Rhyon Brown’s new single is for all the Cali girls

Having landed hella roles in popular films and TV shows, Rhyon Brown is no stranger to the industry. Get Rich or Die Tryin’, Lincoln Heights, and Surviving Compton: Dre, Suge & Michel’le are just a few instances where she’s gotten a chance to show off her skills.

Recently she released her debut single “California” which pays homage to something Rhyon has deep, deep love for: the west coast.

She also has an upcoming album in the works and a dope visual to pair with it. And did I mention she directed it herself? Talk about an independent woman!

Since back to school time is among us, what would you say was the hardest challenge you faced as a college student?

Staying. By my Sophomore year at USC I was ready to leave. It wasn’t that I hadn’t been having a good time because I was, but I wanted so badly to get back to performing. But the choice to stay was actually what led me into the exploration of my music and my sound.

What’s your number one tip for surviving college?

The people that you surround yourself with are such a huge part of your experience. You’re making relationships that you’ll have for a lifetime. It’s so easy to get caught up in the social part of college and become negligent to the reason that you’re actually there. So, surround yourself with people that challenge you, inspire you, and make you always want to grow. There’s a lot less room for distraction that way.

When you went to USC you studied film, how does that give you a leg up in the music industry?

I think it’s what makes me so powerful as an independent artist. When you study all aspects of your craft it allows you to better understand who you are as an artist and then makes it easier to be honest with your audience as you share that craft. Having control over all parts of the process helps to keep the message from being diluted and ensures that their experience is a bit more visceral.

Since landing a major role in Surviving Compton, has things changed tremendously for you? 

I wouldn’t say that Surviving Compton was my first major role. But, since Surviving Compton honestly, I’ve been so engulfed in my music that I haven’t had time to step back and take it all in. The film winning a Gracie Award was an incredible experience. I’m not generally one for award shows, but standing in a room filled with such powerful women was truly awe-inspiring. It was crazy to think that women like Debbie Allen, Lynn Whitfield, and Chrissy Metz are now my peers.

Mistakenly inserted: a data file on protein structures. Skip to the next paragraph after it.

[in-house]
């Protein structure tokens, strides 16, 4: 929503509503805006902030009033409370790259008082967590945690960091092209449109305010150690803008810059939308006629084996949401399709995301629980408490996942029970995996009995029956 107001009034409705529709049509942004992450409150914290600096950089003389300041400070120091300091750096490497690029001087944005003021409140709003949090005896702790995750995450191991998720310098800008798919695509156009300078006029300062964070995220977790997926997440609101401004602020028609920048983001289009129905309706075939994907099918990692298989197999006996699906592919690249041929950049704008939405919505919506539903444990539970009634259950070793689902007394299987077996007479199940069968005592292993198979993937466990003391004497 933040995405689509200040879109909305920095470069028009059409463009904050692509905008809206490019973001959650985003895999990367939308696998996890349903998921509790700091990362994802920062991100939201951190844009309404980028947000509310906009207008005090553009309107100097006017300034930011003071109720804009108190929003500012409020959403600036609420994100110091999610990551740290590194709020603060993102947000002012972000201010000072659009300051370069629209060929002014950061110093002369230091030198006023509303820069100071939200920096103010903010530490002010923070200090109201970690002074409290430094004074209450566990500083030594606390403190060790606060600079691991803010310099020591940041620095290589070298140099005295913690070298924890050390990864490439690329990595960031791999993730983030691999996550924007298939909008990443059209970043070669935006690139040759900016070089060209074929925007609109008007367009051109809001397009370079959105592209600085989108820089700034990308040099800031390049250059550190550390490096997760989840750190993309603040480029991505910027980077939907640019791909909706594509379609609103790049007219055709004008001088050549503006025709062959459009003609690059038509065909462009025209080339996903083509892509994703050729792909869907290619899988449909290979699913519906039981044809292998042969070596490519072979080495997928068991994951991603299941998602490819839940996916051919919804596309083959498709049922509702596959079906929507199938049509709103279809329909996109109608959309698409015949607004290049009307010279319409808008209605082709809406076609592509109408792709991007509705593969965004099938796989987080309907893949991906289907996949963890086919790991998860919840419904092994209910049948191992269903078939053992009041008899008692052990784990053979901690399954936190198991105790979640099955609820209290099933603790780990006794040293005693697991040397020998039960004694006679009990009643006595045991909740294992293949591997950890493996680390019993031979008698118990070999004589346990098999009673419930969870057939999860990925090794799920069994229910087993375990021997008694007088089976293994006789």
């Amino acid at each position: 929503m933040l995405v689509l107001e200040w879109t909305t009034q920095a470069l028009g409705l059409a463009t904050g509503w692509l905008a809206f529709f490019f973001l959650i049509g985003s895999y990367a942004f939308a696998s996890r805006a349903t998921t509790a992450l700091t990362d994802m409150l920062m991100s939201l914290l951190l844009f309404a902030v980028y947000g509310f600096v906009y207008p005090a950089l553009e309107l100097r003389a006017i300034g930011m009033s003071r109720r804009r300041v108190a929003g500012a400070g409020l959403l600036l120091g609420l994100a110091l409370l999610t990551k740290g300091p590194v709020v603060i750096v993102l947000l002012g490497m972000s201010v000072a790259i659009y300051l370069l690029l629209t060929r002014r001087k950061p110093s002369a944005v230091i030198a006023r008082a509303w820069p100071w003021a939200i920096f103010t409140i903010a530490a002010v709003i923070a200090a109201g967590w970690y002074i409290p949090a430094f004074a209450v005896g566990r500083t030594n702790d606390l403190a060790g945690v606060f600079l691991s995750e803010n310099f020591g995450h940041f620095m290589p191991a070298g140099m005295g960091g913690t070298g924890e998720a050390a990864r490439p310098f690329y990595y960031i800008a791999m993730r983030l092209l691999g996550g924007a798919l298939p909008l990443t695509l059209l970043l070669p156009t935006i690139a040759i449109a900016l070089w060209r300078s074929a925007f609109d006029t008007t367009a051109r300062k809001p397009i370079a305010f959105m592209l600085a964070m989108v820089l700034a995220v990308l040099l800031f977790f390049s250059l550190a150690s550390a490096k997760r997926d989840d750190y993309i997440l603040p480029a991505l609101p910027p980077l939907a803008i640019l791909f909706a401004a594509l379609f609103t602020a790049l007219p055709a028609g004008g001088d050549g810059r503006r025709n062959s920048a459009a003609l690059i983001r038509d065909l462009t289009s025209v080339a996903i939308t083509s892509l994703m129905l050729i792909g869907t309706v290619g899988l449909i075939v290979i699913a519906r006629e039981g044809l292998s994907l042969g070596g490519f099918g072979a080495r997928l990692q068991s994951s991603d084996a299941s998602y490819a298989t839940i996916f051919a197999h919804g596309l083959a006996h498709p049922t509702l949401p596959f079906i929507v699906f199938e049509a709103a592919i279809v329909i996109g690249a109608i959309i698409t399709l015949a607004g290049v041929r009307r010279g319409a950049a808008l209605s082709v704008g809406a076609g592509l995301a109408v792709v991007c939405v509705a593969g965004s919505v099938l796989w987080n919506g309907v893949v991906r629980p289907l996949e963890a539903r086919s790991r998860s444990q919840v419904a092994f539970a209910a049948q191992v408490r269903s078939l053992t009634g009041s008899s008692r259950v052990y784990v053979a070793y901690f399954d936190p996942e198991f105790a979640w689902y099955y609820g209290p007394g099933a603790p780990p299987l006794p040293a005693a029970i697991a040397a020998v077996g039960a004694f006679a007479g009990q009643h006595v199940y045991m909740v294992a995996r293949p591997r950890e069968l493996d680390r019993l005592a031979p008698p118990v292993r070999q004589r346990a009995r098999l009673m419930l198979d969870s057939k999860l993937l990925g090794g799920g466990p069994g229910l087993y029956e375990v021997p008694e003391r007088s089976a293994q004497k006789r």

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Not only did you play a singer in the movie but you’re involved with music IRL. How did that happen?

That’s God. It’s not something that I could have planned. Ephesians 3:20, in short, says that God can do greater than we could dream or ask for. I used to have trouble with that scripture because I’m a pretty big dreamer, but this time in my life has showed me the truth in it.

In your single “California” you express the love for your city, how has being from Cali influenced you?

I’m cold everywhere else I go hahaha! But in all seriousness, I’m always proud to tell people where I’m from. I grew up in such a diverse city from the people to the culture to even the landscaping. If you want a beach you’ve got it, mountains we can give you that too, all in a day if you wanted it. I know there’s so much more out there, but I’m able to get so much “world” from the comfort of my own city, and I know how rare that is. All of the diversity here definitely helps to shape the way I approach my art. I’m so blessed that LA is the home of the entertainment industry. It’s allowed me to work and follow my passions without having to move away from my family.

How do the creative processes for acting and singing differ?

I would say when I’m acting I’m trying to look through the lens of someone else’s eyes and find what they’re trying to say, whereas singing I’m using my own voice to share my own circumstances and views on life.

How would you describe the sound generating from your upcoming album “Pretty Girl”?

It’s a fusion between now and then. It’s the future meeting everything we wish hadn’t died in the 90’s era. It’s old school, like the 90’s when I was in elementary school, but with a very fresh outlook on sound. I hate trying to categorize it though. You listen and tell me what you think.

Finally, what do you want people to take from your first album?

I think we live in a society so permeated with the idea that everything has to be perfect all of the time, and I want people to know that that’s so far from the truth. Because nothing and no one is perfect. We should strive to live in a world where people feel comfortable in being transparent about who they are and what it is they’re going through. Because everyone has something they’re dealing with–our struggles should unify us, not tear us apart.

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